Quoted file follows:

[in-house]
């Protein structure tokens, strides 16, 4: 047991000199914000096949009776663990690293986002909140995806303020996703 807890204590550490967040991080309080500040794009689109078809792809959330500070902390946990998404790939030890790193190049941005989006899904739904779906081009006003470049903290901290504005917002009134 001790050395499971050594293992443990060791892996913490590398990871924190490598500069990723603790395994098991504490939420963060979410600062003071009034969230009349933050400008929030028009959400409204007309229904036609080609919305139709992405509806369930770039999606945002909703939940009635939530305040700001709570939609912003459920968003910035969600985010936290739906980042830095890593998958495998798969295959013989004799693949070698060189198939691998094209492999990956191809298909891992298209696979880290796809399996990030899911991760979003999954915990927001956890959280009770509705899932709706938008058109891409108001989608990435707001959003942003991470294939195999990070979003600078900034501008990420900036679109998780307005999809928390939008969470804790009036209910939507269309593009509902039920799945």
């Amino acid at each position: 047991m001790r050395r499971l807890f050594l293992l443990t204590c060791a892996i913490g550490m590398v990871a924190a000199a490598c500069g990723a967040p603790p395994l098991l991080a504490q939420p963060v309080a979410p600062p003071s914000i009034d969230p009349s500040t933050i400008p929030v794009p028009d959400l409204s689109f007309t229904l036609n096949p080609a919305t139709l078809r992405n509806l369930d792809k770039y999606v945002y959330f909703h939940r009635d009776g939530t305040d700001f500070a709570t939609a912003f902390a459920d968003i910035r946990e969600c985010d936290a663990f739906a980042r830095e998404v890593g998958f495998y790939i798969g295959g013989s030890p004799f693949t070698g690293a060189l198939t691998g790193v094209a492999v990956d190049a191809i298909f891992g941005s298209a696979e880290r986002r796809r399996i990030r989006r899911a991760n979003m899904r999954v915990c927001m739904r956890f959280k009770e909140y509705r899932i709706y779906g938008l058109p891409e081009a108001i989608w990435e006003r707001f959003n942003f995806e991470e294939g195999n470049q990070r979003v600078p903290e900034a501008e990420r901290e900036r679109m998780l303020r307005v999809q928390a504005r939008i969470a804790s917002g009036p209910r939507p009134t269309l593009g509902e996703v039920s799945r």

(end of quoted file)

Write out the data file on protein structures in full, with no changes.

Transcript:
[in-house]
């Protein structure tokens, strides 16, 4: 047991000199914000096949009776663990690293986002909140995806303020996703 807890204590550490967040991080309080500040794009689109078809792809959330500070902390946990998404790939030890790193190049941005989006899904739904779906081009006003470049903290901290504005917002009134 001790050395499971050594293992443990060791892996913490590398990871924190490598500069990723603790395994098991504490939420963060979410600062003071009034969230009349933050400008929030028009959400409204007309229904036609080609919305139709992405509806369930770039999606945002909703939940009635939530305040700001709570939609912003459920968003910035969600985010936290739906980042830095890593998958495998798969295959013989004799693949070698060189198939691998094209492999990956191809298909891992298209696979880290796809399996990030899911991760979003999954915990927001956890959280009770509705899932709706938008058109891409108001989608990435707001959003942003991470294939195999990070979003600078900034501008990420900036679109998780307005999809928390939008969470804790009036209910939507269309593009509902039920799945």
């Amino acid at each position: 047991m001790r050395r499971l807890f050594l293992l443990t204590c060791a892996i913490g550490m590398v990871a924190a000199a490598c500069g990723a967040p603790p395994l098991l991080a504490q939420p963060v309080a979410p600062p003071s914000i009034d969230p009349s500040t933050i400008p929030v794009p028009d959400l409204s689109f007309t229904l036609n096949p080609a919305t139709l078809r992405n509806l369930d792809k770039y999606v945002y959330f909703h939940r009635d009776g939530t305040d700001f500070a709570t939609a912003f902390a459920d968003i910035r946990e969600c985010d936290a663990f739906a980042r830095e998404v890593g998958f495998y790939i798969g295959g013989s030890p004799f693949t070698g690293a060189l198939t691998g790193v094209a492999v990956d190049a191809i298909f891992g941005s298209a696979e880290r986002r796809r399996i990030r989006r899911a991760n979003m899904r999954v915990c927001m739904r956890f959280k009770e909140y509705r899932i709706y779906g938008l058109p891409e081009a108001i989608w990435e006003r707001f959003n942003f995806e991470e294939g195999n470049q990070r979003v600078p903290e900034a501008e990420r901290e900036r679109m998780l303020r307005v999809q928390a504005r939008i969470a804790s917002g009036p209910r939507p009134t269309l593009g509902e996703v039920s799945r």